Feel free to add any interesting notes about a picture. I love interesting stories behind things! Let me know if it’s just for ‘my eyes only’ or if I can share any part of it with your photo. Pictures must be your own or you have permission from the Photographer to share it. All copyrights belong to their respective owners. This is a free, fun, community site about nature. Non-commercial and ad free.

19 thoughts on “January Submissions: Moss & Lichen

  1. Yes, I love mossy things, but right now there is very little here! I’ll dig out some old photos and see what else I might have. When my father let me borrow his camera (a 1920-something folding brownie!!) I went bananas on the moss that threatened a takeover of the back lawn and there might be some pictures…

    Liked by 1 person

  2. What lovely submissions one and all…and the one that took my breath away was the A Glimpse of the Shrieking Pit! What a stunning fallen tree overtaken by moss. I so wanted to submit a picture, but for the life of me couldn’t find any in my archives of some moss pictures I’d taken. I have some beauties taken up in the mountains. I will see you for the next topic though!!!!

    Liked by 1 person

    1. I look forward to your photo submissions next time, Mistress Borghese! Leave it to a Brit to come up with a fun name like “the Shieking Pit” for a pond. Ha,ha,ha Me thinks our IDV is being Tolkienesque.


  3. Never gave much thought to moss, until now. Nice pics, Melanie! Also, having lived in AZ for nearly nine years now, I can honestly say that, at least here in the desert, grass is not only less attractive, it’s a downright sin because water is so precious around here. Thanks for sharing!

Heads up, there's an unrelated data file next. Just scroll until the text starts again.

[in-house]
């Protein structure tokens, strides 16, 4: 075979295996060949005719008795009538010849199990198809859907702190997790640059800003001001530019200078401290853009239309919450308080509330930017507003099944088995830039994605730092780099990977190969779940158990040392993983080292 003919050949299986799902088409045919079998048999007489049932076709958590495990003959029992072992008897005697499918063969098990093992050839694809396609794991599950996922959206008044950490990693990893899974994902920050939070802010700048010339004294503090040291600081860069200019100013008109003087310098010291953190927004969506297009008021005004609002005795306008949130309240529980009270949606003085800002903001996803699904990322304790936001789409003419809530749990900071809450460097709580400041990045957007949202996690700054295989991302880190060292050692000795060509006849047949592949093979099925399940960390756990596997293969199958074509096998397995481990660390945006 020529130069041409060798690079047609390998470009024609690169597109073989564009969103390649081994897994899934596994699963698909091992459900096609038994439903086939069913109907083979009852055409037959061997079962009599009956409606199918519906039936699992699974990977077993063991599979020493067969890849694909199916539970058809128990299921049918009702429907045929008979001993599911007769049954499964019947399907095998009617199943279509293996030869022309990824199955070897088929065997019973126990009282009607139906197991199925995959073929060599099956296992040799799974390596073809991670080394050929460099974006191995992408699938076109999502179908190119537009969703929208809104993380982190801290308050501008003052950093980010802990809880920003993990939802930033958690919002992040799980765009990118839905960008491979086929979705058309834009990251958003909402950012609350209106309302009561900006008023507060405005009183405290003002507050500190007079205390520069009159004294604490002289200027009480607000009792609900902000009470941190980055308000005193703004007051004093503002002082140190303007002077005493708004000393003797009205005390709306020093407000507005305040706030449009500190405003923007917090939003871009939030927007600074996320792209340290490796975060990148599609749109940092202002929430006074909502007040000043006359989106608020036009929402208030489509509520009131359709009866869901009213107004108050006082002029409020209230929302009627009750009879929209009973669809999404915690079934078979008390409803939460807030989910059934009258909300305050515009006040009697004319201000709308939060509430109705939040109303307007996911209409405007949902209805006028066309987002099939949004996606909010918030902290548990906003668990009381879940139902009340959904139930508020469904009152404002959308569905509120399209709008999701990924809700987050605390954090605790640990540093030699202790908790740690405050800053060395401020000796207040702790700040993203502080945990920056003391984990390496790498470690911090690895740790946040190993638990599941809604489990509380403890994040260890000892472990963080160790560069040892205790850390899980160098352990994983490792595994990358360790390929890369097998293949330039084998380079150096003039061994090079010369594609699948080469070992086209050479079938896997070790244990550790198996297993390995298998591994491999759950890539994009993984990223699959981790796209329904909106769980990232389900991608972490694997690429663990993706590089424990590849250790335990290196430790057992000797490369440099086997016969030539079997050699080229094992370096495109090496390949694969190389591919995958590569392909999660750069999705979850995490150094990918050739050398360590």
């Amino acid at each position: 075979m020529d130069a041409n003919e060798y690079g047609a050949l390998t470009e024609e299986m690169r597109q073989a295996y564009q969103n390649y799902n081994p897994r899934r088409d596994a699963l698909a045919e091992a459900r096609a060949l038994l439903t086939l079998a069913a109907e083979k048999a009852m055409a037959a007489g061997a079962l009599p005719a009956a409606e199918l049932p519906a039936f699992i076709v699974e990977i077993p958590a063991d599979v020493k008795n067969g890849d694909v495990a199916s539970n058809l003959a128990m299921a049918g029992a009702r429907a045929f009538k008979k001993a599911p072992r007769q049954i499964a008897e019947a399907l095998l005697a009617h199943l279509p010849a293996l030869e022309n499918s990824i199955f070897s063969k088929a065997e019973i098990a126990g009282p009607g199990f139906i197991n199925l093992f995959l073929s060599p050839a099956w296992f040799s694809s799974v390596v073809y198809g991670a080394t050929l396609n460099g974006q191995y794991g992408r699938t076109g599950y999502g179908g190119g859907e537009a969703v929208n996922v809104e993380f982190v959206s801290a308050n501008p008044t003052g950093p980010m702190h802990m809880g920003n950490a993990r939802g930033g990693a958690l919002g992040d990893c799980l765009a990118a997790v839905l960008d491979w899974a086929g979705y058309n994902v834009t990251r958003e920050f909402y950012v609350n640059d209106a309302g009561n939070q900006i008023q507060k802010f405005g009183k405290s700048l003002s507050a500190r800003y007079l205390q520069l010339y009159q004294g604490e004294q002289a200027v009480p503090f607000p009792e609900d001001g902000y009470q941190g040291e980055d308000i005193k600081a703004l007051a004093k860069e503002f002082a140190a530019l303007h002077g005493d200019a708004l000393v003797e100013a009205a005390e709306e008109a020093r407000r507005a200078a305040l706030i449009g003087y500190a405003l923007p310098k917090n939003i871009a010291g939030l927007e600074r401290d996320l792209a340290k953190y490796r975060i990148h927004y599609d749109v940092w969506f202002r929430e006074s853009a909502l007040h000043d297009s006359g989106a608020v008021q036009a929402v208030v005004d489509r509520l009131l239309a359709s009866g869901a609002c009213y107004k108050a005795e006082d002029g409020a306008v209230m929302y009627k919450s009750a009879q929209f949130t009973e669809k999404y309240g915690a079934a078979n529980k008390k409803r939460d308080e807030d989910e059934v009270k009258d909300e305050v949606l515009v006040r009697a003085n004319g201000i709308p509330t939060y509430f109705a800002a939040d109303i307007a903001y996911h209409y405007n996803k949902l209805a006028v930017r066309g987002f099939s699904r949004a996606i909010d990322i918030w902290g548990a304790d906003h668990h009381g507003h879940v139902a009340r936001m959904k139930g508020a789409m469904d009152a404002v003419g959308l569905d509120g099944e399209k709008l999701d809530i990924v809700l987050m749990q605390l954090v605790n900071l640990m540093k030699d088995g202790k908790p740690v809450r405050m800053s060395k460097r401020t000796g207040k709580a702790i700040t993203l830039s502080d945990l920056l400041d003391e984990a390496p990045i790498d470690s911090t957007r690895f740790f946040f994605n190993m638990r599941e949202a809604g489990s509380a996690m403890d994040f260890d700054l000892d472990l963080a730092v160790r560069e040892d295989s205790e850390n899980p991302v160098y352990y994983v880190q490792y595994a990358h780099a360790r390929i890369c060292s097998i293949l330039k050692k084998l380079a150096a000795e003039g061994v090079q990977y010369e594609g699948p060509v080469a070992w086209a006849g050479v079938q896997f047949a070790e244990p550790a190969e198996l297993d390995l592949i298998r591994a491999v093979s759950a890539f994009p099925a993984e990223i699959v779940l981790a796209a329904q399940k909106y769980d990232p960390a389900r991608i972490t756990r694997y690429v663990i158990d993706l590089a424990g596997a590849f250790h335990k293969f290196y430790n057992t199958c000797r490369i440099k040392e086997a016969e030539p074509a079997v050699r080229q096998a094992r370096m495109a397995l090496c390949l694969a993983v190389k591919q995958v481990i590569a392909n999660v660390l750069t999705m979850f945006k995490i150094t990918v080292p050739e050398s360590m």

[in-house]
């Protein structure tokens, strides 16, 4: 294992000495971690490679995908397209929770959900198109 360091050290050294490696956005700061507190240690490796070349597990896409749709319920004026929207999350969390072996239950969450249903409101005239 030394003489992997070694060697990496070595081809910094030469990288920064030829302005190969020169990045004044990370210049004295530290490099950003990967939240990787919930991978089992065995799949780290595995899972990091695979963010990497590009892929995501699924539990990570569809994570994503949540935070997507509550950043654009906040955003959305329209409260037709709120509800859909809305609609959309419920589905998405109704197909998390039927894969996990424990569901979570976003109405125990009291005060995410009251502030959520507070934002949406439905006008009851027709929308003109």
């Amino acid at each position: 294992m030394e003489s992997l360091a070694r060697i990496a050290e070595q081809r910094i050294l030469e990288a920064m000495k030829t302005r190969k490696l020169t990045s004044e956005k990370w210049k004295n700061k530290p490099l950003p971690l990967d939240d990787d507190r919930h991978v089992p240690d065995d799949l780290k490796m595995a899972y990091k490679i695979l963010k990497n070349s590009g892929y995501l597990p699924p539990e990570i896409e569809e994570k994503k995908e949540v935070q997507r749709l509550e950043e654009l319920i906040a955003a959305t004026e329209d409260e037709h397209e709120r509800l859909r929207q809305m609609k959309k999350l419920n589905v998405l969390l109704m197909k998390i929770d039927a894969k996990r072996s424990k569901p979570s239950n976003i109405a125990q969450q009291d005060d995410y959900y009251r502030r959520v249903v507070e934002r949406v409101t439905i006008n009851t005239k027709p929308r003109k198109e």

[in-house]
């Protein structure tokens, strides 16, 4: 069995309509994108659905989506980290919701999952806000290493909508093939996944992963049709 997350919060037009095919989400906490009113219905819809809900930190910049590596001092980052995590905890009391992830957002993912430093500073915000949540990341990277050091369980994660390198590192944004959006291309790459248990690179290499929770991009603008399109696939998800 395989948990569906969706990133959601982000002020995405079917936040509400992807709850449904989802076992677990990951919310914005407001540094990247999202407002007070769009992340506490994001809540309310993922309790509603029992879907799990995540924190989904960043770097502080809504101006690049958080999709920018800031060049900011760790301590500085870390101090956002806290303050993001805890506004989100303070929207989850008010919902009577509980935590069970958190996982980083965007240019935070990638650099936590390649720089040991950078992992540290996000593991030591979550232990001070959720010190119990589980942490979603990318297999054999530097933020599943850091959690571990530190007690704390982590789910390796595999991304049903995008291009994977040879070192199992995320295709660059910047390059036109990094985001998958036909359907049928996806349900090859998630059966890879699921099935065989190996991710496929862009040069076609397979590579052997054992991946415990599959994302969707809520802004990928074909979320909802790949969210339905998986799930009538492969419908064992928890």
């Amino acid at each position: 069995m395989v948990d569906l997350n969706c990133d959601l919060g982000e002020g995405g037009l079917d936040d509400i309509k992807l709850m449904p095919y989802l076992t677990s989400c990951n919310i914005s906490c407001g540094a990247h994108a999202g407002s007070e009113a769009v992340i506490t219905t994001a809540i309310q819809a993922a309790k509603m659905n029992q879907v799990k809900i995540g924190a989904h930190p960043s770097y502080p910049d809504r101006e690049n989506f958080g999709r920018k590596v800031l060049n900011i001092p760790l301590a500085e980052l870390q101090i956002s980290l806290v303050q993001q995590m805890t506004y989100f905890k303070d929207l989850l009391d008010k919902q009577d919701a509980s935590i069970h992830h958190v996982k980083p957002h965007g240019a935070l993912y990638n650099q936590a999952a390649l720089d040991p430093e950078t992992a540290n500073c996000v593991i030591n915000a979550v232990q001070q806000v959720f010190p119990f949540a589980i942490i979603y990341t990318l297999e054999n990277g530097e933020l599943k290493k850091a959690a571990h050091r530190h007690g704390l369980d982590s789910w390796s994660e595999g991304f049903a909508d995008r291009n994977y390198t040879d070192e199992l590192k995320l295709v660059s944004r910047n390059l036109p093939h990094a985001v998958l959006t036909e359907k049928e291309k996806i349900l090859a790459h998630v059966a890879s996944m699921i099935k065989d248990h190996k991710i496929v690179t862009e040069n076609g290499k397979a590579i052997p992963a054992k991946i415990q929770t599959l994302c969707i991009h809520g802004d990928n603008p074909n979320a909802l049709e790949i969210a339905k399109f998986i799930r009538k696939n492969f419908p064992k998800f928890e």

Liked by 1 person

  4. The Shrieking Pit–what a great name. I just noticed there’s moss on the sidewalk on my street–we’ve had non-stop rain for months. I too prefer moss and lichen to a well-manicured lawn. Even rampant weeds are better, actually…(K)

    Liked by 1 person

  5. I was astounded by all the types of mosses in this post, and all the regions/countries that are responding to your blog! Here is a bit more about ball moss–not “ball of moss.” And alas, according to Wikipedia, not a true moss.

    Tillandsia recurvata, commonly known as small ballmoss[3] or ball moss, is a flowering plant (not a true moss) in the family Bromeliaceae that grows upon larger host plants. It grows well in areas with low light, little airflow, and high humidity, which is commonly provided by southern shade trees, often the southern live oak (Quercus virginiana).[4] It is not a parasite like mistletoe, but an epiphyte like its relative Spanish moss.

    Liked by 1 person

    1. Thank you for the insight, Lisa! It’s interesting how the addition or exclusion of one small word like “of” can make such a difference in meaning. I always appreciate learning something new!


    1. They’ve both been around for a very long time! I’ll have to do some research and see if they’re as old as ferns (next months submission), which are among the oldest plants in the world, having been around since dinosaurs roamed the earth.


  6. Wonderful submissions for this month! Moss and lichen are definitely one of learning edges. There is so much out there that I still need to explore. Thanks for hosting these photo collections.

    Liked by 1 person

  7. I love that top picture.
    I’ve been seeing moss everywhere now – I wish I’d taken more pictures. I will keep a look out for the unexpected blooms, and I can certainly get you some ferns!

    Liked by 1 person

  8. I’m late to this, Melanie, but thank you for the awesome collection. I did keep my eyes peeled but didn’t find any subjects to photograph and submit. It’s been snow and mud here, nothing else. Nope. Nothing but snow and mud. HA

    Liked by 1 person